Gender Roles Must be Part of Dialogue on Gun Violence

By Lisa Bennett, NOW Communications Director

The Dec. 14 shooting in Newtown, Conn., was truly horrific. A troubled young man shot his mother to death in their home and then drove to Sandy Hook Elementary, where he used an assault rifle to murder 20 children (none older than seven) and six dedicated educators. Before the police could reach him, Adam Lanza committed suicide inside the school.

That same day, in a Las Vegas hotel, a man shot and killed a woman he had previously dated and then ended his own life. The next day, a man opened fire in an Alabama hospital; this time only the gunman died, while three others were injured.

These events came on the heels of a deadly shooting at a mall in Oregon, which resulted in three dead, including the shooter. Just two days earlier a man killed the mother of his child as she boarded a Washington, D.C., bus; one of the bullets he fired injured his young daughter, and he was found dead later of a self-inflicted gunshot wound. All this (and more) in a month that started with a professional football player committing a murder-suicide that ended the life of the mother of his infant daughter and his own.

I could go on. And on. But this country can’t — we can’t go on this way any longer. Too many people have already died, and more are dying each day as we struggle to find the appropriate course of action. In the coming weeks, months and, no doubt, years, we will talk about mental health care and gun control, as well we should. We will also talk about our violent culture.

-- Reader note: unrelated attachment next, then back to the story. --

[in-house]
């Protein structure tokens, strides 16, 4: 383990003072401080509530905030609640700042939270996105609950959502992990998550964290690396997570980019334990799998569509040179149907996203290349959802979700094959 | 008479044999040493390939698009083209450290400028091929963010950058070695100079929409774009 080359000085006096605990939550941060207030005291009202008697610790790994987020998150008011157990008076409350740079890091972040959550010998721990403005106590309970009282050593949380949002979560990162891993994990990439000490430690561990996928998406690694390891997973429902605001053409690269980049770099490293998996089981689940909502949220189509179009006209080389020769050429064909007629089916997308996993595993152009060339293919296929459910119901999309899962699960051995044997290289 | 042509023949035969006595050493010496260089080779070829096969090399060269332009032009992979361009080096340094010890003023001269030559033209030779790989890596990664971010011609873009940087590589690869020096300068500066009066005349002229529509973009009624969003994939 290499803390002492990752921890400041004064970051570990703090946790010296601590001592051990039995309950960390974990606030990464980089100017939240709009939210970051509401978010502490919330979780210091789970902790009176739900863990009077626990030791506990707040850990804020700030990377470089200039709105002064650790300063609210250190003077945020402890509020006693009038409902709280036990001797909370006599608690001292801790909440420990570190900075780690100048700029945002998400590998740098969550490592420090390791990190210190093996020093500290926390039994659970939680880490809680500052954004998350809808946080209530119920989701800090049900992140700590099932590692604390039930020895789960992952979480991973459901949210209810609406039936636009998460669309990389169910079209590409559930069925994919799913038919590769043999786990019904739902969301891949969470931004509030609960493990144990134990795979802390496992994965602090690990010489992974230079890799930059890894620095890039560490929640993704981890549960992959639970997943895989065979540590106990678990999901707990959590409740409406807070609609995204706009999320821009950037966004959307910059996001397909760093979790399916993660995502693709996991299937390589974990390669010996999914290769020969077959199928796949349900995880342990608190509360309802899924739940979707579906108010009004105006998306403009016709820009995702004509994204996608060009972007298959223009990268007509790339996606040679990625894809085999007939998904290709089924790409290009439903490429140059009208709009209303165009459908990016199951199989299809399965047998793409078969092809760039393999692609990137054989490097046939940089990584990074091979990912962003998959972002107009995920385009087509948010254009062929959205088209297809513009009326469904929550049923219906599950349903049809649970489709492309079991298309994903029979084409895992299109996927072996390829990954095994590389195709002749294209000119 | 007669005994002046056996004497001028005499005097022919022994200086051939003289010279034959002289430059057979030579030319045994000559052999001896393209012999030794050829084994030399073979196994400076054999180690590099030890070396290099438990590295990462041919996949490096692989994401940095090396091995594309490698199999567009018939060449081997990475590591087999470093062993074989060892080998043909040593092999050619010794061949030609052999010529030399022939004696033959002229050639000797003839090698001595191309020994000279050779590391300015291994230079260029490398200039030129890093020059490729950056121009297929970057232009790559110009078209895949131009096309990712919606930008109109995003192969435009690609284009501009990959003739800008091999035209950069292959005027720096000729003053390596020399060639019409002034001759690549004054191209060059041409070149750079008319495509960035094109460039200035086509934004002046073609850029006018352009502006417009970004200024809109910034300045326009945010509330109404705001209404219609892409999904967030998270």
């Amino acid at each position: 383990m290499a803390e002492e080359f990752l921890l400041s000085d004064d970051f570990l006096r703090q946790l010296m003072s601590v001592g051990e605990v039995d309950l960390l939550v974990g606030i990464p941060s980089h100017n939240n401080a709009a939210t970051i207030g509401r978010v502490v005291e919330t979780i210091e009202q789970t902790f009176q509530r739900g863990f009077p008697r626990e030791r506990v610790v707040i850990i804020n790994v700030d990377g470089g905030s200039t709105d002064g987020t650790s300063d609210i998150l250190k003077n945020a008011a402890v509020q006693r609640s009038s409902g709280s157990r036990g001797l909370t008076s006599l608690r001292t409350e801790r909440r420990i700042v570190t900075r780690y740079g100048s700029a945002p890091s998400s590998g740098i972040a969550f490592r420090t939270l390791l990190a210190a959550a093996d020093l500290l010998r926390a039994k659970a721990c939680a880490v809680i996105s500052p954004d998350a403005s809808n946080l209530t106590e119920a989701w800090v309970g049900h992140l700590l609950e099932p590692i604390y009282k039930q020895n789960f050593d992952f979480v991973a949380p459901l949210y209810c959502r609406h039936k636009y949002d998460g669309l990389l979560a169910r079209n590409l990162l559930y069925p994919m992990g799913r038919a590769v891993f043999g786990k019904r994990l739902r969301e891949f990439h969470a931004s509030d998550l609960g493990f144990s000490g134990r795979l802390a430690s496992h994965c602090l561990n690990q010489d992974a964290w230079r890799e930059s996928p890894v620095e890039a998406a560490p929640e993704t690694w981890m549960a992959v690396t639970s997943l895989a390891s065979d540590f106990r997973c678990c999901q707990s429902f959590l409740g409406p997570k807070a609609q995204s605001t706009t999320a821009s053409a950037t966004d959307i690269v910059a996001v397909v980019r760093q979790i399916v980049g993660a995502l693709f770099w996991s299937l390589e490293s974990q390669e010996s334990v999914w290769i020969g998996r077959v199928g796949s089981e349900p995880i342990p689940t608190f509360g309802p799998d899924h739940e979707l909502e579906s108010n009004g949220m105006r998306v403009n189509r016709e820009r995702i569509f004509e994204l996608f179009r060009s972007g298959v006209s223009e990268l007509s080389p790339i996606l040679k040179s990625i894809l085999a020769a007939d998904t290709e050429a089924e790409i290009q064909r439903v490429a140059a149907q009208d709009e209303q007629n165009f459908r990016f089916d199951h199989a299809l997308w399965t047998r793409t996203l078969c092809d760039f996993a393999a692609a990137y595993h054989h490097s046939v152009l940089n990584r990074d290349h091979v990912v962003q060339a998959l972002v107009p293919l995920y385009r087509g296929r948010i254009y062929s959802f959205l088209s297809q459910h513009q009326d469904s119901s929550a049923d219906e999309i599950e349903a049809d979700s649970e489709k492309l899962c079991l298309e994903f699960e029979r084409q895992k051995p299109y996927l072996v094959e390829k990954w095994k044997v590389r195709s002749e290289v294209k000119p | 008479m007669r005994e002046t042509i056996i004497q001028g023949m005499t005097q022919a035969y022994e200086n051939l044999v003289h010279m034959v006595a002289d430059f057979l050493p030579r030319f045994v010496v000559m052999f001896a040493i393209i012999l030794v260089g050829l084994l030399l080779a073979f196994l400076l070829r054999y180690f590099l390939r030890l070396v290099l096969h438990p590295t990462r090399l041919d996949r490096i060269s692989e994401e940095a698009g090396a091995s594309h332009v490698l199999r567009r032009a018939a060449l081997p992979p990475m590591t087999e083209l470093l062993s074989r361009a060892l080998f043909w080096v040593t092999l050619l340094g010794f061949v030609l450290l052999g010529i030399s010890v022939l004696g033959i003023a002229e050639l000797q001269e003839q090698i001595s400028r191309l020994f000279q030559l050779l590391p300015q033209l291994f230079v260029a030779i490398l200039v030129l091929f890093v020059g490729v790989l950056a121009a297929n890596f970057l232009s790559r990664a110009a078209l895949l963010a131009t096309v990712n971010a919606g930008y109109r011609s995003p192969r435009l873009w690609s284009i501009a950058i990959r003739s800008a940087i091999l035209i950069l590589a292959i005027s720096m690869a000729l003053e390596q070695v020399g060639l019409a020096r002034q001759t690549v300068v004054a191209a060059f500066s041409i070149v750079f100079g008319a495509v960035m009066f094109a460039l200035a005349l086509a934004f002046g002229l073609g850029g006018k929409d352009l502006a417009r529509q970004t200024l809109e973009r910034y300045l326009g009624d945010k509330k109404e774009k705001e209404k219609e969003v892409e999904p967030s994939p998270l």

But the aspect of this crisis that deserves more time and thought is our society’s continued attachment to rigid gender roles. The killings listed above involve people of various races and income levels, but the one thing they all share is a male perpetrator.

You may have seen it by now, but zooming around on the internet is an advertisement from Bushmaster Firearms, the maker of the rifle Lanza used to kill 20 schoolchildren. The ad shows a picture of a rifle with the words “Consider your man card reissued.”

That’s not a feminist claiming men are more violent than women — that’s the maker of an assault weapon telling men they aren’t really masculine until they’ve got a deadly gun in their hands. No, Bushmaster didn’t make up sexist stereotypes, but they are cynically exploiting and perpetuating centuries of sexist bullsh*t.

We must find a way to disentangle ourselves from the lethal gender narratives that lead men to violence, that lead men to kill women they seek to control, that lead them to kill large numbers of people to exact revenge on a class of people or a world they believe has done them wrong.

Sexism and “masculine” posturing fuel the fire in countless murders each year. Let’s work together to put an end to this crime spree that disgraces us all.

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